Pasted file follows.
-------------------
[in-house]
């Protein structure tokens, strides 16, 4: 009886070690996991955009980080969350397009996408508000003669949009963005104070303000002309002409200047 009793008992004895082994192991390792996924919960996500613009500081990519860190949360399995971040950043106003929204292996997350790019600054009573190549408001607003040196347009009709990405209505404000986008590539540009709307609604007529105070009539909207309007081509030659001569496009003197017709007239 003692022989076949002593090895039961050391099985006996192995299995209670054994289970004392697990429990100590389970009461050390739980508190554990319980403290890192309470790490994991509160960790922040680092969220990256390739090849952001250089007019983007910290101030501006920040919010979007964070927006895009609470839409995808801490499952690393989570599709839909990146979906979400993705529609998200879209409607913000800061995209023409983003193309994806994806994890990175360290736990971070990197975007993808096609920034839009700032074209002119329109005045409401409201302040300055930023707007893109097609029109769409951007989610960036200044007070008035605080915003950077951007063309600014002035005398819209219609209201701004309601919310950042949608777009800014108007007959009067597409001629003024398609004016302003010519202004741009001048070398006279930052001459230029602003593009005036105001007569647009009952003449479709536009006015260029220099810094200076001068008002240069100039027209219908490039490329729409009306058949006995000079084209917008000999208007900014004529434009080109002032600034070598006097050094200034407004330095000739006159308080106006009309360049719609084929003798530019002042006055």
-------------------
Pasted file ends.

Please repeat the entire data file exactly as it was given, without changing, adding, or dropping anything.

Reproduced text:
[in-house]
């Protein structure tokens, strides 16, 4: 009886070690996991955009980080969350397009996408508000003669949009963005104070303000002309002409200047 009793008992004895082994192991390792996924919960996500613009500081990519860190949360399995971040950043106003929204292996997350790019600054009573190549408001607003040196347009009709990405209505404000986008590539540009709307609604007529105070009539909207309007081509030659001569496009003197017709007239 003692022989076949002593090895039961050391099985006996192995299995209670054994289970004392697990429990100590389970009461050390739980508190554990319980403290890192309470790490994991509160960790922040680092969220990256390739090849952001250089007019983007910290101030501006920040919010979007964070927006895009609470839409995808801490499952690393989570599709839909990146979906979400993705529609998200879209409607913000800061995209023409983003193309994806994806994890990175360290736990971070990197975007993808096609920034839009700032074209002119329109005045409401409201302040300055930023707007893109097609029109769409951007989610960036200044007070008035605080915003950077951007063309600014002035005398819209219609209201701004309601919310950042949608777009800014108007007959009067597409001629003024398609004016302003010519202004741009001048070398006279930052001459230029602003593009005036105001007569647009009952003449479709536009006015260029220099810094200076001068008002240069100039027209219908490039490329729409009306058949006995000079084209917008000999208007900014004529434009080109002032600034070598006097050094200034407004330095000739006159308080106006009309360049719609084929003798530019002042006055």